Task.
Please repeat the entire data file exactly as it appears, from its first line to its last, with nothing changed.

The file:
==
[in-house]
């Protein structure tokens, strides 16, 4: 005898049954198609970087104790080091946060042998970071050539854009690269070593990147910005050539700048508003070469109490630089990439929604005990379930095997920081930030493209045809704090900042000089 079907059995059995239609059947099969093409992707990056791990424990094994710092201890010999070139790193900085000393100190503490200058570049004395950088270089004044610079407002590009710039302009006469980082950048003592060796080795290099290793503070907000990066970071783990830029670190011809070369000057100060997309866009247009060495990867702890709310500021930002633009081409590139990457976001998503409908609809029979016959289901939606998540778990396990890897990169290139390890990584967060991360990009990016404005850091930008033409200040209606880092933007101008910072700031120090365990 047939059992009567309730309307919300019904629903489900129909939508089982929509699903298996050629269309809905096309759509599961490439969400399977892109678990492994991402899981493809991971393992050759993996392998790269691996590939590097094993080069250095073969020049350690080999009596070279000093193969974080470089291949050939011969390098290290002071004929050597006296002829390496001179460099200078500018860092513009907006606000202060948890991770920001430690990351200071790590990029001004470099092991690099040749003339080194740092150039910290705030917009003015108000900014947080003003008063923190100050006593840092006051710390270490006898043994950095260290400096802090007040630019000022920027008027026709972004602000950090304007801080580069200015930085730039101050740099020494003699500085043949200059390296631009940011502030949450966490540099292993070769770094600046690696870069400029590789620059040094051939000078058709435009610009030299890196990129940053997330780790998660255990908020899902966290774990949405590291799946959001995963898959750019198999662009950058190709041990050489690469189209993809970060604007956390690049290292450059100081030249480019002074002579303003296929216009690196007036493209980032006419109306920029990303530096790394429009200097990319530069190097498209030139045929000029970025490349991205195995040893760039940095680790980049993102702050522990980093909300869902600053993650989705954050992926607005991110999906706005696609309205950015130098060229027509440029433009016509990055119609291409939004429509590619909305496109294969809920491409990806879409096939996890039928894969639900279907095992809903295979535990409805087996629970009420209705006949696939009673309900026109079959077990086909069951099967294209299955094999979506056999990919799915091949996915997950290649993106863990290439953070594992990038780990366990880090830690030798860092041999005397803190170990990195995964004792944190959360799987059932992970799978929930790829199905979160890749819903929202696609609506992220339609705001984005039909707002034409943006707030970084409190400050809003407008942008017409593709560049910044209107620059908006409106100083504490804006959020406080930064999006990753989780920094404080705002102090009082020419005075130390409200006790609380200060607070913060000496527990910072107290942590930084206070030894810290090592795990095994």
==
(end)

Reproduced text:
[in-house]
């Protein structure tokens, strides 16, 4: 005898049954198609970087104790080091946060042998970071050539854009690269070593990147910005050539700048508003070469109490630089990439929604005990379930095997920081930030493209045809704090900042000089 079907059995059995239609059947099969093409992707990056791990424990094994710092201890010999070139790193900085000393100190503490200058570049004395950088270089004044610079407002590009710039302009006469980082950048003592060796080795290099290793503070907000990066970071783990830029670190011809070369000057100060997309866009247009060495990867702890709310500021930002633009081409590139990457976001998503409908609809029979016959289901939606998540778990396990890897990169290139390890990584967060991360990009990016404005850091930008033409200040209606880092933007101008910072700031120090365990 047939059992009567309730309307919300019904629903489900129909939508089982929509699903298996050629269309809905096309759509599961490439969400399977892109678990492994991402899981493809991971393992050759993996392998790269691996590939590097094993080069250095073969020049350690080999009596070279000093193969974080470089291949050939011969390098290290002071004929050597006296002829390496001179460099200078500018860092513009907006606000202060948890991770920001430690990351200071790590990029001004470099092991690099040749003339080194740092150039910290705030917009003015108000900014947080003003008063923190100050006593840092006051710390270490006898043994950095260290400096802090007040630019000022920027008027026709972004602000950090304007801080580069200015930085730039101050740099020494003699500085043949200059390296631009940011502030949450966490540099292993070769770094600046690696870069400029590789620059040094051939000078058709435009610009030299890196990129940053997330780790998660255990908020899902966290774990949405590291799946959001995963898959750019198999662009950058190709041990050489690469189209993809970060604007956390690049290292450059100081030249480019002074002579303003296929216009690196007036493209980032006419109306920029990303530096790394429009200097990319530069190097498209030139045929000029970025490349991205195995040893760039940095680790980049993102702050522990980093909300869902600053993650989705954050992926607005991110999906706005696609309205950015130098060229027509440029433009016509990055119609291409939004429509590619909305496109294969809920491409990806879409096939996890039928894969639900279907095992809903295979535990409805087996629970009420209705006949696939009673309900026109079959077990086909069951099967294209299955094999979506056999990919799915091949996915997950290649993106863990290439953070594992990038780990366990880090830690030798860092041999005397803190170990990195995964004792944190959360799987059932992970799978929930790829199905979160890749819903929202696609609506992220339609705001984005039909707002034409943006707030970084409190400050809003407008942008017409593709560049910044209107620059908006409106100083504490804006959020406080930064999006990753989780920094404080705002102090009082020419005075130390409200006790609380200060607070913060000496527990910072107290942590930084206070030894810290090592795990095994």